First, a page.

Lordship Title of Ives ID14107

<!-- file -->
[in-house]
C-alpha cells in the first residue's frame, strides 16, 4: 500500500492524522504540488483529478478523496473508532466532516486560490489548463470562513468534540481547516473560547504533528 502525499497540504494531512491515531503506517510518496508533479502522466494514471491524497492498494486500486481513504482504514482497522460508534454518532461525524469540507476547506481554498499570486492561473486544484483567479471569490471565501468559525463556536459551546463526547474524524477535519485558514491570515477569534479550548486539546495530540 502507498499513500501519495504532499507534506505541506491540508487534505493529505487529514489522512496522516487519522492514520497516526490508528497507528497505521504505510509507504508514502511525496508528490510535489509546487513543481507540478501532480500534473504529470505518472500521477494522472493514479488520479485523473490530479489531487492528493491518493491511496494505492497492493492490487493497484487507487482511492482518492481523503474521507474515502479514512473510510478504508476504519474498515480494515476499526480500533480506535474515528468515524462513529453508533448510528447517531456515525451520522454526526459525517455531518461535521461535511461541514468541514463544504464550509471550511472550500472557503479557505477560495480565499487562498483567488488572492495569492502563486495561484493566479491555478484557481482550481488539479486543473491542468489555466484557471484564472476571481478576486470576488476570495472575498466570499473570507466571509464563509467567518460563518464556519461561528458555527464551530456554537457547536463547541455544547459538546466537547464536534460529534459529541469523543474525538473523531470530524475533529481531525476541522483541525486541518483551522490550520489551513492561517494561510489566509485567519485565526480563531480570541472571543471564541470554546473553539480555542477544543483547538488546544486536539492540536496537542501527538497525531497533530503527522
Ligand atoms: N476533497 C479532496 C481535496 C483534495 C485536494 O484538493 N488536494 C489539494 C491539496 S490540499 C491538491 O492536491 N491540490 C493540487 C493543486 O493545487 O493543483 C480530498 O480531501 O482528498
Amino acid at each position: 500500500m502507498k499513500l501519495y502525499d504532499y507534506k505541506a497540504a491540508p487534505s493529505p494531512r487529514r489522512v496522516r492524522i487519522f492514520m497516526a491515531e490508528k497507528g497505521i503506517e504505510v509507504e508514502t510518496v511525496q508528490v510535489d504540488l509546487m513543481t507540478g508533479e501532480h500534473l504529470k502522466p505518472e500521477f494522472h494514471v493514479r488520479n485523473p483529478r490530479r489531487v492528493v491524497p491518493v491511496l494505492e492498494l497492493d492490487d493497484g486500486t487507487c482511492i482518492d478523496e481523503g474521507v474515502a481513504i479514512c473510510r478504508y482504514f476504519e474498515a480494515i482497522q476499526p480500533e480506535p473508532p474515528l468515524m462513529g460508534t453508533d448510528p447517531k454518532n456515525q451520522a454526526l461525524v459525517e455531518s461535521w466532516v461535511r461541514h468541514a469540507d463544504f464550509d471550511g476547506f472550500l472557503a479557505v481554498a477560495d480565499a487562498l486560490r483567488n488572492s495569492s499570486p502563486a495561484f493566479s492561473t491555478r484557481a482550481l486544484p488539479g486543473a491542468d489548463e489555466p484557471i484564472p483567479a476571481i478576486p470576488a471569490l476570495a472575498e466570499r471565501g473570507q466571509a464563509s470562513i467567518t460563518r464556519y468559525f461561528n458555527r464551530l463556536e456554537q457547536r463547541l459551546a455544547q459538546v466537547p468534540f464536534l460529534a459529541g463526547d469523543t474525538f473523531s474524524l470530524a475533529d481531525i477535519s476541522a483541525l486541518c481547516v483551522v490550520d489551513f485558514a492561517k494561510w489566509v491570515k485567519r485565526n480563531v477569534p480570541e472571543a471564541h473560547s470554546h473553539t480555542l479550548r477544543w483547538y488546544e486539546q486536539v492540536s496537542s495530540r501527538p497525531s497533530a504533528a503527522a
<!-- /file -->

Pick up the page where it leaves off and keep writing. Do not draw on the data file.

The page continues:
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The reputed manor of IVES (Ivestenement, xiv cent.; Yvyes, xv cent.; Ivez, xvi cent.) seems to have been like Hyndens originally a holding in the royal manor of Bray, which was called after its tenants. This family had been settled in the parish at least as early as 1248, when the name of Thomas Yve occurs in a local charter. Walter Ive died in 1296, leaving as his heir John Ive, who seems to have granted the holding in his own lifetime to Thomas his son by his first wife Idonia. Thomas Ive died childless in 1334, and in the following year John Ive and Denise his wife alienated the tenement to Stephen de Abyndon. It afterwards passed to John Brid or Bird of Maidenhead, whose widow and executrix Eleanor held it in 1376. In the following year it was bought by William Montagu Earl of Salisbury, who obtained at the same time licence to grant it in mortmain to his foundation at Bisham. He died before the licence could take effect, but it was renewed to his son and heir. The land subsequently remained in the possession of the priory till the Dissolution, and was regranted to the new abbey of Henry the Eighth's foundation in 1537. It was granted to Anne of Cleves for her life in 1541, and was afterwards held of the Crown by William Chamber, who bequeathed it in 1559 to his wife Joan for life. Between 1570 and 1609 it was held by various lessees, but was finally granted to George Salter and John Williams by James I. They sold it in 1617 to Sir William Garway, whose son and namesake sold it in 1649 to John Whitfield. Joseph Whitfield, the grandson of the purchaser, was owner in 1696. He was succeeded by his niece Hannah, the daughter of his younger brother John Whitfield. She married John Powney, whose grandson Penyston Portlock Powney was seised in 1770 and died at Ives in 1794. The estate afterwards passed to Thomas Wilson, who was living at Ives Place in 1810. His only son Thomas died in 1824, and after his death in 1829 (the property was inherited by his son-in-law, Lieutenant William Innes Pocock, R.N., who sold it in 1830 to Mr. Stephens. It is now the property of Lord Desborough.
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